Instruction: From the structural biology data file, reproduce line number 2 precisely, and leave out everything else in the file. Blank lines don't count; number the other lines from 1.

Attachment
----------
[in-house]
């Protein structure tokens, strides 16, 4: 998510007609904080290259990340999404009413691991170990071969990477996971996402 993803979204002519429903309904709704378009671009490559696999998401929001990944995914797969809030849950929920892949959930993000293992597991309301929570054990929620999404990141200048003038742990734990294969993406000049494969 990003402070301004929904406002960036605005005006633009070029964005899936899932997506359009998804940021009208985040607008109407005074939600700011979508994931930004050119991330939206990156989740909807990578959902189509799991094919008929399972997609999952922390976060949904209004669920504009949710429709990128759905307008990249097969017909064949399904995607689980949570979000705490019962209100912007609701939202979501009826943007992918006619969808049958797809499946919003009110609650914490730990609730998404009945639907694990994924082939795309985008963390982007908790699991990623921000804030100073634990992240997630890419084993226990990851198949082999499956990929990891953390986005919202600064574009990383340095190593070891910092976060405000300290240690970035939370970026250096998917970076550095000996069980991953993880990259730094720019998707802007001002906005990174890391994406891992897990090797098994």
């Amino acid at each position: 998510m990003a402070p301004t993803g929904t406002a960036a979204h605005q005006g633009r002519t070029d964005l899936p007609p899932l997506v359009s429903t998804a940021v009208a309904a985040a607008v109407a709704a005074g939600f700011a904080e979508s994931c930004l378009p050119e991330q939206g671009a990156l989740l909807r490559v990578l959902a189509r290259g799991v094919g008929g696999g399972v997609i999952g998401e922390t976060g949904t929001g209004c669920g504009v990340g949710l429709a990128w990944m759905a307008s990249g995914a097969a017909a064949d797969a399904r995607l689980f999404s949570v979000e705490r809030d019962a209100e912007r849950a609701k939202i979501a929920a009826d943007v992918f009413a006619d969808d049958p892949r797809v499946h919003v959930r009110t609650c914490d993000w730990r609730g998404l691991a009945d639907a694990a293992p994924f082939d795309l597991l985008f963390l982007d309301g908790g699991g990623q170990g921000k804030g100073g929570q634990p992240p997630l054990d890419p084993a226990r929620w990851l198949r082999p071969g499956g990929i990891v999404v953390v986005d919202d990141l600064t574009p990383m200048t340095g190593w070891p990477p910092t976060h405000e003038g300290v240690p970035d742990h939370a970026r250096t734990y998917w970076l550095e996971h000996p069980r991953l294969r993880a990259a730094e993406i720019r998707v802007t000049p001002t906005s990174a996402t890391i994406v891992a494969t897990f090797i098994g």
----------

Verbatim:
């Protein structure tokens, strides 16, 4: 998510007609904080290259990340999404009413691991170990071969990477996971996402 993803979204002519429903309904709704378009671009490559696999998401929001990944995914797969809030849950929920892949959930993000293992597991309301929570054990929620999404990141200048003038742990734990294969993406000049494969 990003402070301004929904406002960036605005005006633009070029964005899936899932997506359009998804940021009208985040607008109407005074939600700011979508994931930004050119991330939206990156989740909807990578959902189509799991094919008929399972997609999952922390976060949904209004669920504009949710429709990128759905307008990249097969017909064949399904995607689980949570979000705490019962209100912007609701939202979501009826943007992918006619969808049958797809499946919003009110609650914490730990609730998404009945639907694990994924082939795309985008963390982007908790699991990623921000804030100073634990992240997630890419084993226990990851198949082999499956990929990891953390986005919202600064574009990383340095190593070891910092976060405000300290240690970035939370970026250096998917970076550095000996069980991953993880990259730094720019998707802007001002906005990174890391994406891992897990090797098994």